CHARLOTTESVILLE, Va.—Diffusion Pharmaceuticals Inc. has reported that the U.S. Food and Drug Administration (FDA) is accelerating its review of Diffusion’s clinical development plan using trans sodium crocetinate (TSC) in COVID-19 patients displaying severe respiratory symptoms and low oxygen levels.
Development of acute respiratory distress syndrome (ARDS) is common in patients hospitalized with COVID-19, due to a lack of sufficient oxygen to vital organs as a consequence of lung impedance. Diffusion believes that trans sodium crocetinate’s novel oxygen-enhancing mechanism of action could provide a new treatment option for this life-threatening condition.
Under federal regulations the FDA has up to 60 days to respond to Diffusions’s April 24 submission, but the FDA has announced its intention to significantly shorten review times for select COVID-19 submissions under its Coronavirus Treatment Acceleration Program (CTAP). Diffusion is continuing clinical trial preparations at multiple potential sites, as the company waits for the FDA’s expedited response.
Diffusion’s COVID-19 program is a cooperative research effort with the University of Virginia Health System and the Integrated Translational Research Institute of Virginia. The research program is meant to develop TSC as a treatment for ARDS from COVID-19, specifically targeting the associated multiple organ failure. To aid in timely trial enrollment, Diffusion is in discussions with institutions located in areas of severe COVID-19 incidence, both in the U.S. and in Eastern Europe.
“This news of accelerated FDA review of the proposed clinical development plan for our lead compound TSC in a COVID-19 ARDS program is most welcome,” said David Kalergis, chief executive officer of Diffusion. “We continue to work with hospital and regulatory authorities in the U.S., and now also in Eastern Europe, to forge the fastest possible pathway to approval for TSC in the treatment of COVID-19 patients.”
Like the FDA’s CTAP, health authorities in certain Eastern European countries have implemented emergency policies to compress regulatory review cycles from months to just days. These policies could expedite partnering possibilities with Eastern European national institutes that are currently treating hundreds of COVID-19 patients each day, with almost immediate study start up and shortened time to data.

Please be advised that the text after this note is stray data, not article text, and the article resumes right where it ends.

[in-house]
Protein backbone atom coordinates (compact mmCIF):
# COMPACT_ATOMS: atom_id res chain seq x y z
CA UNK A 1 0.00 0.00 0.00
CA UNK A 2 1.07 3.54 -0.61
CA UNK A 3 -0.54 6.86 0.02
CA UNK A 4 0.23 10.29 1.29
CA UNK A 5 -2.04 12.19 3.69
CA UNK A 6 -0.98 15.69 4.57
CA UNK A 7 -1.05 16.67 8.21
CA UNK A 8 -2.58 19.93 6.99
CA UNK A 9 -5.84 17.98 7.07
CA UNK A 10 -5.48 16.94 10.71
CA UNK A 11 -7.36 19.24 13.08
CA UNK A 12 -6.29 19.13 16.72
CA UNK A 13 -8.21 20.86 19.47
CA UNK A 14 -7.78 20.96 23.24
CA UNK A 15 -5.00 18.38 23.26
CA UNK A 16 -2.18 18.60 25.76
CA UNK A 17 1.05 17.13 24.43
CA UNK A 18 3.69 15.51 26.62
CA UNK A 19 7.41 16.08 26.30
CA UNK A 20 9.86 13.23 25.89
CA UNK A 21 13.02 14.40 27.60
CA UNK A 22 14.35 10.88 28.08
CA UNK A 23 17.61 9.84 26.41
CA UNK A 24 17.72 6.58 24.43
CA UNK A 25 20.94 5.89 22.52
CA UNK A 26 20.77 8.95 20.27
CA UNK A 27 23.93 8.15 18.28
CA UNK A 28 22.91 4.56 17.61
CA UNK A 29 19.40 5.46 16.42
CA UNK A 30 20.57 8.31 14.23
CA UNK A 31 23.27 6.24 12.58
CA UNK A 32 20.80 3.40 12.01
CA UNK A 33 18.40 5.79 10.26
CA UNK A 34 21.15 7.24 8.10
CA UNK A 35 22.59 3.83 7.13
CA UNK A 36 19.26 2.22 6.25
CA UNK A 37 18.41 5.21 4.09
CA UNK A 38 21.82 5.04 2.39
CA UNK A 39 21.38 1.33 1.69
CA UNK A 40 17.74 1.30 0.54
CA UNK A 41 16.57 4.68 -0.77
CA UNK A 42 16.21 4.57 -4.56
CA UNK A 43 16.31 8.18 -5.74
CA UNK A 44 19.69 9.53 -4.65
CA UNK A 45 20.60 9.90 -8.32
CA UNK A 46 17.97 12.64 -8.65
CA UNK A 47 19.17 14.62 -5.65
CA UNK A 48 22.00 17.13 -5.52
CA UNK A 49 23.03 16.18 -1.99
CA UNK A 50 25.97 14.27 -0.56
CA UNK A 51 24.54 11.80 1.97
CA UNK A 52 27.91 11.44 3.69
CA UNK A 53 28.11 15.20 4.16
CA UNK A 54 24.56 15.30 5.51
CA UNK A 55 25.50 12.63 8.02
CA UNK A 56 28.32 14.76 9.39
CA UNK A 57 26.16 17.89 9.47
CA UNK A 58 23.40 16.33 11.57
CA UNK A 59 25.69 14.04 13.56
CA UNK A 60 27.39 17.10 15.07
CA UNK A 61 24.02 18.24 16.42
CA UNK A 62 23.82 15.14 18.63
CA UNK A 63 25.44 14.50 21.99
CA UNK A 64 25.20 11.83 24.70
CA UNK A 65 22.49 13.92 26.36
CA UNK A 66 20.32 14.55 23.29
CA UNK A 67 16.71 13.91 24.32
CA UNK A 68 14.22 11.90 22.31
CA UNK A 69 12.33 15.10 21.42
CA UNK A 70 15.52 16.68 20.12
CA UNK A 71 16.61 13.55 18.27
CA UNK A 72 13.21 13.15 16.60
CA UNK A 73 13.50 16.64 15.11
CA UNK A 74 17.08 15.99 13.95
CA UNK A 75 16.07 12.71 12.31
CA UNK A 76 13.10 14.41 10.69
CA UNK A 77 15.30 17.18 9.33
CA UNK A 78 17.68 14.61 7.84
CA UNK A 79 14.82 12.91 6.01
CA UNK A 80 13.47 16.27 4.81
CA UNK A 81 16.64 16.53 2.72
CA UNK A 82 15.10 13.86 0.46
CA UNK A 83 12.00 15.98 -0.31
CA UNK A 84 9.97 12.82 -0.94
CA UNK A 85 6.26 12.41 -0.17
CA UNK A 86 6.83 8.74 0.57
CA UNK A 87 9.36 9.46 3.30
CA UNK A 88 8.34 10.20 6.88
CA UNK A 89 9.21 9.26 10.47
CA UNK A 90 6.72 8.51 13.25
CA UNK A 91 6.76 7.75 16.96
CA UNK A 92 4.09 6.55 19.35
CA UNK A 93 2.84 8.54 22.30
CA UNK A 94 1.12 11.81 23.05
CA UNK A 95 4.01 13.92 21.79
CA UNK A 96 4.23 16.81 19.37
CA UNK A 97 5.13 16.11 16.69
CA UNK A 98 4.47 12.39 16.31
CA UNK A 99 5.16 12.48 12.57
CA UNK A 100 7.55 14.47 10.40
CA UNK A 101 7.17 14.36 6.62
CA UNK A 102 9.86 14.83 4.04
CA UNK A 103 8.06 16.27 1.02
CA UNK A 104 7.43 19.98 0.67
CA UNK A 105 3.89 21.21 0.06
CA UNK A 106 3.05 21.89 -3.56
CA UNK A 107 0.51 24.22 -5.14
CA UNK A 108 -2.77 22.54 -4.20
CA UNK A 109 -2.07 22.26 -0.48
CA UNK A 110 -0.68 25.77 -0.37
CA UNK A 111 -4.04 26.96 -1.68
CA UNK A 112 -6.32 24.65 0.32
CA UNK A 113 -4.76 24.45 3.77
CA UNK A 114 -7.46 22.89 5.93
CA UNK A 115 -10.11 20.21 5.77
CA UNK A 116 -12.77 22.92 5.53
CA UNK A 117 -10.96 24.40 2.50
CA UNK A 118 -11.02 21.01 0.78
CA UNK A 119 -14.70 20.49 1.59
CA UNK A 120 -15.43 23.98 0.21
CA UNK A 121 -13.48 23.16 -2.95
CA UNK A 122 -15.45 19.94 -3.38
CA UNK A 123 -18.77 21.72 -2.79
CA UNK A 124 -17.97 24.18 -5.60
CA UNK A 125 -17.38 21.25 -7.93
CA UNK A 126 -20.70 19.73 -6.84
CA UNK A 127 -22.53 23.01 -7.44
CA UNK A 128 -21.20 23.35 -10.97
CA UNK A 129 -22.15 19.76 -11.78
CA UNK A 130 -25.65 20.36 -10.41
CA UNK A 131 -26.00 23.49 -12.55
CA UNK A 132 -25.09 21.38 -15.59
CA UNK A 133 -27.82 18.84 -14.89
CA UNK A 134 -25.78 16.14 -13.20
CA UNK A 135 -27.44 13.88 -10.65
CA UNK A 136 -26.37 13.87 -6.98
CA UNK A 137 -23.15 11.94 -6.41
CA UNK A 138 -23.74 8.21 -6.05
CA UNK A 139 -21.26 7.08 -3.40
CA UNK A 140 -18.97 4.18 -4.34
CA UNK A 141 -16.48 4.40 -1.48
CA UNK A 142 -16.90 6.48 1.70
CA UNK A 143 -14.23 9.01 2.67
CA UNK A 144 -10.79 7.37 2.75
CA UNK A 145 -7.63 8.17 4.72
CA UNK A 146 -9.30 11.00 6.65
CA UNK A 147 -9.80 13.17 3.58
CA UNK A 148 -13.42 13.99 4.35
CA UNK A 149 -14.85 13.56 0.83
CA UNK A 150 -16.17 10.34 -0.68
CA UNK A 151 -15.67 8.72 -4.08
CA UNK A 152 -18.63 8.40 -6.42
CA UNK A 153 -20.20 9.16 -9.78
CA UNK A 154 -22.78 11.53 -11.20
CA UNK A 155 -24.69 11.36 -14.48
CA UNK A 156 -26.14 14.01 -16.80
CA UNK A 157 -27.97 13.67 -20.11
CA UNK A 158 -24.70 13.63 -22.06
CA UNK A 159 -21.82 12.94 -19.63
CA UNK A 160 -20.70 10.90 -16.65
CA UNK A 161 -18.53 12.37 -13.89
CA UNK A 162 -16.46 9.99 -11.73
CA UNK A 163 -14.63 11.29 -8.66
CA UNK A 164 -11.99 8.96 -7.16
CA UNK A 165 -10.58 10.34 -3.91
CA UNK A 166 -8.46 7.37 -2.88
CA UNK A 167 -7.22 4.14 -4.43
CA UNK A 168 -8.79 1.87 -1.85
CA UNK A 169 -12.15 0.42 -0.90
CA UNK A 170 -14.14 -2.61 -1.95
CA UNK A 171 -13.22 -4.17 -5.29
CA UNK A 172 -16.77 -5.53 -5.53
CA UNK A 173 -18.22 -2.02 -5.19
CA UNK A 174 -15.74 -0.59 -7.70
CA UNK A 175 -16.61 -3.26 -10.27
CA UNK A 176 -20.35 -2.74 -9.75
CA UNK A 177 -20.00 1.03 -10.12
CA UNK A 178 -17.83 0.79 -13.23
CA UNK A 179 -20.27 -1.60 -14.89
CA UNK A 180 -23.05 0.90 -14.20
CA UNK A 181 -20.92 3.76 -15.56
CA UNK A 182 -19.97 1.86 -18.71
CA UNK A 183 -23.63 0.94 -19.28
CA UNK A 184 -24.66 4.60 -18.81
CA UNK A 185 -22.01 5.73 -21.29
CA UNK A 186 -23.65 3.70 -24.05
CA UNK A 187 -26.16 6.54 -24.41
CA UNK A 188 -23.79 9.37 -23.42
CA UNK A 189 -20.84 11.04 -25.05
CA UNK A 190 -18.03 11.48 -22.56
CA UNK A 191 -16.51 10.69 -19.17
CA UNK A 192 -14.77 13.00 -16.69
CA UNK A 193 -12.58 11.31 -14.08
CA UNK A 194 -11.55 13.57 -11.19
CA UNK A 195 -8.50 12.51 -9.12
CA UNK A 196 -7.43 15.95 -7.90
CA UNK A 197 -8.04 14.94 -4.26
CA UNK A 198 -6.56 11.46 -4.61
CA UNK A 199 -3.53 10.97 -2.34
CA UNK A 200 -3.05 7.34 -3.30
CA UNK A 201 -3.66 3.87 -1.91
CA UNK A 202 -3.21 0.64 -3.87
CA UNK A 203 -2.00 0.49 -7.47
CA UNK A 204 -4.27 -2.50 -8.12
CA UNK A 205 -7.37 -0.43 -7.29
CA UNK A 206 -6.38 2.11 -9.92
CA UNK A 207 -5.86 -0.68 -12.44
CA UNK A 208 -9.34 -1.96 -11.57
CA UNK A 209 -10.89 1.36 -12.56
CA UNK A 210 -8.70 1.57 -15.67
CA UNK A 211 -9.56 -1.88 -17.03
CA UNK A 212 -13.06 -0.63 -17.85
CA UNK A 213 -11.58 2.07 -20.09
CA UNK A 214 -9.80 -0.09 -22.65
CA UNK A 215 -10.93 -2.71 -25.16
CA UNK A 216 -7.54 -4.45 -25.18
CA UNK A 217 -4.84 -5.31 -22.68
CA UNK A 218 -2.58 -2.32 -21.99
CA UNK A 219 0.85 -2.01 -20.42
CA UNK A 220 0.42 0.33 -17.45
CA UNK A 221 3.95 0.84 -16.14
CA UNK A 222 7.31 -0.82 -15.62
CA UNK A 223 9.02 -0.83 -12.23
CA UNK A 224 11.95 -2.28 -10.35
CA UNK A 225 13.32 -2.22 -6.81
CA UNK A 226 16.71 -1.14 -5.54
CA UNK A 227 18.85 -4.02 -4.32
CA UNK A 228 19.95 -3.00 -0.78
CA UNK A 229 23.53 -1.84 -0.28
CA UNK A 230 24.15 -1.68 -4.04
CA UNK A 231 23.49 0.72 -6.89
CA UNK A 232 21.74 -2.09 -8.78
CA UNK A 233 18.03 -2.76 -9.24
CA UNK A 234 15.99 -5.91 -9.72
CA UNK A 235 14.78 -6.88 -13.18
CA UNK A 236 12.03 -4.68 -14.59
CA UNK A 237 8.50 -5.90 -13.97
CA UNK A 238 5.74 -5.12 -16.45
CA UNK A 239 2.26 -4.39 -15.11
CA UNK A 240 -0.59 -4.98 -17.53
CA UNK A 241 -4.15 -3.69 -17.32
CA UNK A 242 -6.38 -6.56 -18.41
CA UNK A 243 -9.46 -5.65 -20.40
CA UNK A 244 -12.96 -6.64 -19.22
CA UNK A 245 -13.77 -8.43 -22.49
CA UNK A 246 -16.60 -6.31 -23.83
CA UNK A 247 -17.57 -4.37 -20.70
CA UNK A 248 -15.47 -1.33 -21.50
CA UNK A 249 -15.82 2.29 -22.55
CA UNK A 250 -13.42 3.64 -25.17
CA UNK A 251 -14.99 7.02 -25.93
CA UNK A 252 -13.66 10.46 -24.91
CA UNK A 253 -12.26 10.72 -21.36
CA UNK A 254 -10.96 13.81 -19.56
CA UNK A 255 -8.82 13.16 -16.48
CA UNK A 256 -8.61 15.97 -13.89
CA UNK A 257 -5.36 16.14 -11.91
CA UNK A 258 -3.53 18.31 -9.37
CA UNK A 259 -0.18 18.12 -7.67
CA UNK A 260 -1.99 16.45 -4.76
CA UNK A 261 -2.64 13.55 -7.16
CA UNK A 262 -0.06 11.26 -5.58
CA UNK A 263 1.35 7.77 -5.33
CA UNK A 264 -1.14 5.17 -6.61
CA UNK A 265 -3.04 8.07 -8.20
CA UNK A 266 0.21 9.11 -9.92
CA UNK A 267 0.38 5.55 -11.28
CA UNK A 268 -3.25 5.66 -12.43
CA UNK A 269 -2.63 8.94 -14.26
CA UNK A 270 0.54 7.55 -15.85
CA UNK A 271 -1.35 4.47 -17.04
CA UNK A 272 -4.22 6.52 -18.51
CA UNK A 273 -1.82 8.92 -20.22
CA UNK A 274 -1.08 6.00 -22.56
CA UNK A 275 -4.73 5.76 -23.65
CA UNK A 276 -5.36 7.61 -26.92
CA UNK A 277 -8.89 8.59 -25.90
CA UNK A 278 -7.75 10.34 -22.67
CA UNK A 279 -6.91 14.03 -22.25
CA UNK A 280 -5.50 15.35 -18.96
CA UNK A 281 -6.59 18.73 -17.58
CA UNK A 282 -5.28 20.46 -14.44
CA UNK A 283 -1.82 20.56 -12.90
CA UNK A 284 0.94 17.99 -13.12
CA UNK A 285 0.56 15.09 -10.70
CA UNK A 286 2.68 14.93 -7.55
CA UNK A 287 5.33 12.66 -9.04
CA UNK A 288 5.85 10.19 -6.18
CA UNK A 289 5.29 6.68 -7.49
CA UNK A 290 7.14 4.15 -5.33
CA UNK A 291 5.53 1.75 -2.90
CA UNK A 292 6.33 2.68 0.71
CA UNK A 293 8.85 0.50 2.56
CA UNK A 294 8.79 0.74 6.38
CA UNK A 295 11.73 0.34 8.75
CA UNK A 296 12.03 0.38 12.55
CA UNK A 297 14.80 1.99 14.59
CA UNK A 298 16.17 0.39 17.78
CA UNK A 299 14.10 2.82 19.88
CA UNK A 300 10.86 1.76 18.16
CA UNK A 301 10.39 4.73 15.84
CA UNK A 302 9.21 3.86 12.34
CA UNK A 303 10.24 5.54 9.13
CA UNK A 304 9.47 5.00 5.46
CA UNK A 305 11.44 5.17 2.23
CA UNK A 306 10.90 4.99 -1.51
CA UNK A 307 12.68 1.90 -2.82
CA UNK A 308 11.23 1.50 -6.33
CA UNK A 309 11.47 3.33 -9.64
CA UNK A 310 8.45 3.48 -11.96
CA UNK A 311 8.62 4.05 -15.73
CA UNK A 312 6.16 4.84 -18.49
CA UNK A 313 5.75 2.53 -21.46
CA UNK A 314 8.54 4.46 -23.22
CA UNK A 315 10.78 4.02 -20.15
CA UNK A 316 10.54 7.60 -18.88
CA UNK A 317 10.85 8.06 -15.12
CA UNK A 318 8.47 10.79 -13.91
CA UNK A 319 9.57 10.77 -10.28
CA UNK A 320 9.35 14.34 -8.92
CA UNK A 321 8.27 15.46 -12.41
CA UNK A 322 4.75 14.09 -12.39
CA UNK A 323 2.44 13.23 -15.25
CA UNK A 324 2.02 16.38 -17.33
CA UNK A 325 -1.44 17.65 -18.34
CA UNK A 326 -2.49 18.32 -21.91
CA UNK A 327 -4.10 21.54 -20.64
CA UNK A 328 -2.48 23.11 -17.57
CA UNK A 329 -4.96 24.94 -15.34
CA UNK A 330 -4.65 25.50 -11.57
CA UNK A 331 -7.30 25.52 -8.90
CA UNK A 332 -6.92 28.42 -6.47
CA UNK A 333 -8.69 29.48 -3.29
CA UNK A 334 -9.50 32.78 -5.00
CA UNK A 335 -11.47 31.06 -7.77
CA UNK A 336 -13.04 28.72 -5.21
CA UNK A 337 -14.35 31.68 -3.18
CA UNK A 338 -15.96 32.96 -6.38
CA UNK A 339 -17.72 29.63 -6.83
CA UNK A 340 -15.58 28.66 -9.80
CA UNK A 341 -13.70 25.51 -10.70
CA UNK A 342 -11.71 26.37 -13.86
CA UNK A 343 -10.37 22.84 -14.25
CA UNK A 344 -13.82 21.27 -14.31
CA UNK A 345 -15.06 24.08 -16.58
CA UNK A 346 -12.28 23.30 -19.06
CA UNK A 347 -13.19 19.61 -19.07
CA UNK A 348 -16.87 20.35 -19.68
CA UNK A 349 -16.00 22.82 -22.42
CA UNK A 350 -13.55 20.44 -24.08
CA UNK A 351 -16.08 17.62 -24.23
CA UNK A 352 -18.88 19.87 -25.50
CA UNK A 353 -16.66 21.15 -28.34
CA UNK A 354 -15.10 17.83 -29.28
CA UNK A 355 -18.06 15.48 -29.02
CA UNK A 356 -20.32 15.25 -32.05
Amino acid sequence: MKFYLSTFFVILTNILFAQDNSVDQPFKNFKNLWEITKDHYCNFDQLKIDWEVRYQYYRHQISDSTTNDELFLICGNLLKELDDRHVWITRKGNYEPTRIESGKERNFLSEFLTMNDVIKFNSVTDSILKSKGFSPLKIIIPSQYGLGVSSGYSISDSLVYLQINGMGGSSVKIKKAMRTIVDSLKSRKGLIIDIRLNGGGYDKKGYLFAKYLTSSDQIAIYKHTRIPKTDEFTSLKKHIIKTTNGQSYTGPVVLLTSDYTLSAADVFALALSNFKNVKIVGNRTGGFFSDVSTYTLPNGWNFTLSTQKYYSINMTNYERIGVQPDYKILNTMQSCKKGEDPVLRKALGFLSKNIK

Diffusion’s TSC was originally developed in conjunction with the Office of Naval Research, which was seeking a way to treat multiple organ failure caused by systemic hypoxemia from blood loss on the battlefield. Diffusion’s focus has expanded to multiple organ failure, stroke and glioblastoma multiforme, as well as ARDS due to COVID-19. In each of these diseases, hypoxia is the target for TSC’s novel mechanism.
In July 2019, Diffusion reported favorable safety data in a 19-patient dose-escalation run-in study to its Phase 3 INTACT program, using TSC to target inoperable GBM. Further findings from the study, released in December 2019, also showed possible signals of enhanced survival and patient performance.
Preclinical data supports the potential for TSC as a treatment for other conditions where hypoxia plays a major role, such as myocardial infarction, peripheral artery disease and neurodegenerative conditions like Alzheimer’s and Parkinson’s.